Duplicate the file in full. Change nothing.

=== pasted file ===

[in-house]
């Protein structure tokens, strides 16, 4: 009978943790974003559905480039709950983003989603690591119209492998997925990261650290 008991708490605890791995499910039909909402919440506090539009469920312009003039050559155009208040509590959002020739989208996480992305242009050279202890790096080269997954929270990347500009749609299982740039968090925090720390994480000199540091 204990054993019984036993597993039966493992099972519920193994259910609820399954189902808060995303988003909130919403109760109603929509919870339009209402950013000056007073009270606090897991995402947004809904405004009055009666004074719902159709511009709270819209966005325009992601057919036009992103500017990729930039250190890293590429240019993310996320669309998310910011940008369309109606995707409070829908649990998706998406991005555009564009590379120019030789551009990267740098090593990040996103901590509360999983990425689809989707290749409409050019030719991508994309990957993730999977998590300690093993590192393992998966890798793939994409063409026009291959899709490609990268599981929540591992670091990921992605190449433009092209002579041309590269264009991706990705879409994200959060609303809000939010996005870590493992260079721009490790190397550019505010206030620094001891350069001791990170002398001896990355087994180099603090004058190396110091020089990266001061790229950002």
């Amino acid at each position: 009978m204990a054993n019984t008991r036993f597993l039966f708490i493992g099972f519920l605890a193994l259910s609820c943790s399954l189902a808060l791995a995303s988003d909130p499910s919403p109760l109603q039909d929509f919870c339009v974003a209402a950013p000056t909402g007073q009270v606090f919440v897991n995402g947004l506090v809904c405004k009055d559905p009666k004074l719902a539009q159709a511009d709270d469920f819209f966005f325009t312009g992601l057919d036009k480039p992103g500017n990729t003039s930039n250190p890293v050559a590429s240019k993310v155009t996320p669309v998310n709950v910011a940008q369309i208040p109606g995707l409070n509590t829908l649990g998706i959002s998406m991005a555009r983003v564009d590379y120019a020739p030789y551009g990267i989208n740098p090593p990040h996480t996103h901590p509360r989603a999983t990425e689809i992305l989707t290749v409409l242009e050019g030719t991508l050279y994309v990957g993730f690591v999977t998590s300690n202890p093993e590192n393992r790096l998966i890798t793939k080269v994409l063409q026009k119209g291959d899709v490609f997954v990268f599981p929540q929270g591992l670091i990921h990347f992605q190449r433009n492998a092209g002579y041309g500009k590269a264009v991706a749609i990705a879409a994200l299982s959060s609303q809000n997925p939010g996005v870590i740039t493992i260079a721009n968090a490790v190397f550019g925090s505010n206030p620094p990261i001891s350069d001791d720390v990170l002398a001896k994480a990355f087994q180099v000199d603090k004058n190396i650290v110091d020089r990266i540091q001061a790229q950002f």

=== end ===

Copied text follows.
[in-house]
């Protein structure tokens, strides 16, 4: 009978943790974003559905480039709950983003989603690591119209492998997925990261650290 008991708490605890791995499910039909909402919440506090539009469920312009003039050559155009208040509590959002020739989208996480992305242009050279202890790096080269997954929270990347500009749609299982740039968090925090720390994480000199540091 204990054993019984036993597993039966493992099972519920193994259910609820399954189902808060995303988003909130919403109760109603929509919870339009209402950013000056007073009270606090897991995402947004809904405004009055009666004074719902159709511009709270819209966005325009992601057919036009992103500017990729930039250190890293590429240019993310996320669309998310910011940008369309109606995707409070829908649990998706998406991005555009564009590379120019030789551009990267740098090593990040996103901590509360999983990425689809989707290749409409050019030719991508994309990957993730999977998590300690093993590192393992998966890798793939994409063409026009291959899709490609990268599981929540591992670091990921992605190449433009092209002579041309590269264009991706990705879409994200959060609303809000939010996005870590493992260079721009490790190397550019505010206030620094001891350069001791990170002398001896990355087994180099603090004058190396110091020089990266001061790229950002």
């Amino acid at each position: 009978m204990a054993n019984t008991r036993f597993l039966f708490i493992g099972f519920l605890a193994l259910s609820c943790s399954l189902a808060l791995a995303s988003d909130p499910s919403p109760l109603q039909d929509f919870c339009v974003a209402a950013p000056t909402g007073q009270v606090f919440v897991n995402g947004l506090v809904c405004k009055d559905p009666k004074l719902a539009q159709a511009d709270d469920f819209f966005f325009t312009g992601l057919d036009k480039p992103g500017n990729t003039s930039n250190p890293v050559a590429s240019k993310v155009t996320p669309v998310n709950v910011a940008q369309i208040p109606g995707l409070n509590t829908l649990g998706i959002s998406m991005a555009r983003v564009d590379y120019a020739p030789y551009g990267i989208n740098p090593p990040h996480t996103h901590p509360r989603a999983t990425e689809i992305l989707t290749v409409l242009e050019g030719t991508l050279y994309v990957g993730f690591v999977t998590s300690n202890p093993e590192n393992r790096l998966i890798t793939k080269v994409l063409q026009k119209g291959d899709v490609f997954v990268f599981p929540q929270g591992l670091i990921h990347f992605q190449r433009n492998a092209g002579y041309g500009k590269a264009v991706a749609i990705a879409a994200l299982s959060s609303q809000n997925p939010g996005v870590i740039t493992i260079a721009n968090a490790v190397f550019g925090s505010n206030p620094p990261i001891s350069d001791d720390v990170l002398a001896k994480a990355f087994q180099v000199d603090k004058n190396i650290v110091d020089r990266i540091q001061a790229q950002f």